Thanks to the Chapel Hill News for providing a long-running forum for discussion and debate of the proposed Chapel Hill-Durham light rail line. Thanks also to GoTriangle for its hard work in developing a concept that was begun with high hopes but which is now hopelessly troubled. Whatever their feelings about the desirability of light rail in general, local elected officials should put this particular project out of its misery.
Consider: The legislature, which isn’t going to change its spots anytime soon, is ruled by a majority that’s reflexively opposed to rail-based transit. Thus the state has clamped down hard on future financial aid sorely needed for the light-rail project. The Trump administration is no better. Despite his campaign promises of bold infrastructure spending, President Trump’s budget document warns that “Future investments in new transit projects would be funded by the localities that use and benefit from these localized projects.” Even if Congress were to appropriate substantial funding, the U.S. Department of Transportation could refuse to spend the money – and it’s unrealistic to expect a Trump administration to look kindly on federal money for solidly Democratic Orange and Durham counties.
The increasingly obvious bottom line is that local taxpayers and transit users will have to pay a burdensome, even debilitating share of the project’s very substantial costs, no matter how creatively GoTriangle explores funding options.
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Couple all this with the built-in deficiencies of the designated rail route – which isn’t aimed squarely at the commuter market – and the threat of financial peril is simply too great. With the writing on the wall, local elected officials should take a clear look, end the project decisively and open the way to a more realistic and possibly better transit future.
Trump and light-rail
Has President Trump derailed the Durham Orange Light Rail Transit project?
What began as a dream for light-rail advocates has turned into a financial nightmare.
The plan was always debatable in terms of cost and services. However, recent developments in Raleigh and Washington have opened up a giant sinkhole that threatens to suck Orange County taxpayers into it for decades.
First, the total costs have ballooned from $1.3 billion to $3.3 billion. Second, the state has cut its share from 25 percent to 10 percent AT MOST. Now the expected federal share of HALF may be completely gone.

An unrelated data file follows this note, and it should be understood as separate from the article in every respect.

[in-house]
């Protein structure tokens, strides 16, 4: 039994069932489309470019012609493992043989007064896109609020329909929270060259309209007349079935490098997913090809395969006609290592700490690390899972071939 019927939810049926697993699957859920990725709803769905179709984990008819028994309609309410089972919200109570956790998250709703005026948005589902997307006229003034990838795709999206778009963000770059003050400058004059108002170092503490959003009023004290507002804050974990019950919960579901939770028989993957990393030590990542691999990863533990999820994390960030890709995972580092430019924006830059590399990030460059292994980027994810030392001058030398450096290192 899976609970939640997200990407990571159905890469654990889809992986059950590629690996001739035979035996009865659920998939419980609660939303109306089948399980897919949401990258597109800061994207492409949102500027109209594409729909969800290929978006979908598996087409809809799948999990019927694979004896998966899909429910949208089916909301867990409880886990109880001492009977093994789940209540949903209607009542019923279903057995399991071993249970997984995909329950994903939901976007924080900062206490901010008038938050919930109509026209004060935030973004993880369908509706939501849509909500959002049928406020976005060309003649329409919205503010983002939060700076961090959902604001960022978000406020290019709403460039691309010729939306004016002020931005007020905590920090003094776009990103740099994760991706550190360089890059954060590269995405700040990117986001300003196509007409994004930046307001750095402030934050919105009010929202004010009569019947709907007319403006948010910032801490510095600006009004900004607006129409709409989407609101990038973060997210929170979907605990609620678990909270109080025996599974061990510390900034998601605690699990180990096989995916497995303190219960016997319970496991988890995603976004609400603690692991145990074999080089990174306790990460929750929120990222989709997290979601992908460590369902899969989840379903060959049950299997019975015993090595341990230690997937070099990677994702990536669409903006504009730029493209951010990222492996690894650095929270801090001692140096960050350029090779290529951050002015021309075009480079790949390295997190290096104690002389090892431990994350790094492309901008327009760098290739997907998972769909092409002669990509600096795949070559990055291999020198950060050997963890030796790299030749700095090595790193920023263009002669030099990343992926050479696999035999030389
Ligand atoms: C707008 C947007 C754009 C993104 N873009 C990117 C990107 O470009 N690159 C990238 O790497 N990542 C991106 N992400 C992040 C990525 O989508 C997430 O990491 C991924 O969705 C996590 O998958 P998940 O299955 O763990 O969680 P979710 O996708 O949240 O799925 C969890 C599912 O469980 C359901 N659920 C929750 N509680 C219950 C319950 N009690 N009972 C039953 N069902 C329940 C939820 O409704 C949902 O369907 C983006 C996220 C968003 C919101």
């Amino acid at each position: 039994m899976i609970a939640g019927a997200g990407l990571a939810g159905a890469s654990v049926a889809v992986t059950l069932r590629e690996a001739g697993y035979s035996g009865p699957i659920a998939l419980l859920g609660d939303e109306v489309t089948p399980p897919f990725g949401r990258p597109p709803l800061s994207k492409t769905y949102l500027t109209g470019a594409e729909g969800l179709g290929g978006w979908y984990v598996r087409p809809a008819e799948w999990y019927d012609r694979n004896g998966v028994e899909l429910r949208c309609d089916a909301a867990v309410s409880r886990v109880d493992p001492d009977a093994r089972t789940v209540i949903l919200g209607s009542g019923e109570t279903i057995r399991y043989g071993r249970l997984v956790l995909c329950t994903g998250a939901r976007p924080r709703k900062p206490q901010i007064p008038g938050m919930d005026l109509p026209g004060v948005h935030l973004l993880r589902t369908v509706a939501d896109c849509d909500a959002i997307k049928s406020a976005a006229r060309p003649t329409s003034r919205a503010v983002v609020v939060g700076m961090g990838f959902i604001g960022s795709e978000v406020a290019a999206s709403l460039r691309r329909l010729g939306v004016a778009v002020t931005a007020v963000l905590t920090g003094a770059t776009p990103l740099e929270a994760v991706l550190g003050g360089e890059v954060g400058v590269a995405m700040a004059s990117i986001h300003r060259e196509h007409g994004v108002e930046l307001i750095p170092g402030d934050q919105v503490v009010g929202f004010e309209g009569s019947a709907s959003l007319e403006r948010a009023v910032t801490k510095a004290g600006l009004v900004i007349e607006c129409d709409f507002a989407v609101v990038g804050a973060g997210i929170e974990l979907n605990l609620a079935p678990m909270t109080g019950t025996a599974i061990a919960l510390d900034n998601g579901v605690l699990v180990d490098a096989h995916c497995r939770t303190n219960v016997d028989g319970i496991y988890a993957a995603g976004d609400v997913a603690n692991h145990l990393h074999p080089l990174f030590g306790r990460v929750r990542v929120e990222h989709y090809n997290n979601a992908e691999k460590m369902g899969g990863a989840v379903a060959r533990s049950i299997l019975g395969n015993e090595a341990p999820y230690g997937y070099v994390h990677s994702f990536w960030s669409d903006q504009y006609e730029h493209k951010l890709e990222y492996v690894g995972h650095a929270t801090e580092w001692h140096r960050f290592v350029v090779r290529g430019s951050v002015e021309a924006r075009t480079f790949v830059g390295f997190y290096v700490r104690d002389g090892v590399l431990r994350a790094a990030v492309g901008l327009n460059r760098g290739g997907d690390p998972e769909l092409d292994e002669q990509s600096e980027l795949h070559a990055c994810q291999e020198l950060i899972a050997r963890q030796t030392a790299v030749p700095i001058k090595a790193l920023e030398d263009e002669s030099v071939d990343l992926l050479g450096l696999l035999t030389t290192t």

The president has proposed substantial cuts in mass transit funding, starting this year. No new projects would be approved. Maryland has apparently lost a 16-mile light rail line. (NYT April 5).
Because of complications with financing, Wake County is struggling with its bus-commuter rail plan. (Chapel Hill News April 12.)
In addition, the Trump administration is considering turning infrastructure projects over to private investors. What hedge fund wants to build and run a light rail system?
A financial consultant recently underscored the peril for Orange County: its projected cash balances are already so low there is a “very, very thin margin” to pay for predicted expenses over many years.
If there are any cost over-runs for rail, the county would have to raise taxes and/or cut funding for buses, schools, police and fire or other vital services.
The Board of County Commissioners must make a pledge to the federal government by April 30.
I hope they will make the common-sense, financially wise move and admit that, regardless of the merits, DOLRT could be a financial disaster for local taxpayers.
Instead, let’s have an affordable transportation network that works for all. Expanded use of buses, including in dedicated lanes (some already planned), is a quicker, cheaper, and more flexible option .
Texting while driving
An open letter to Congressman Price:
During a recent auto trip to Florida and back, my wife and I were impressed by the number of cars and semi-trailers that we saw weaving within and out of their lane. We passed a few and noted that the drivers were almost invariably texting while driving. We even passed two trucks that had driven off the expressway with no sign of another vehicle or evidence of braking or sudden swerving. I’m suspicious that the drivers were texting and drove right off the road!
Upon returning home I heard on a local news program that the automobile fatality figures have risen again for 2016 (after a record number of deaths in 2015). Through further research I have learned that pedestrian and bicycle deaths due to colliding with automobiles have accounted for a growing share of total traffic deaths since 2007.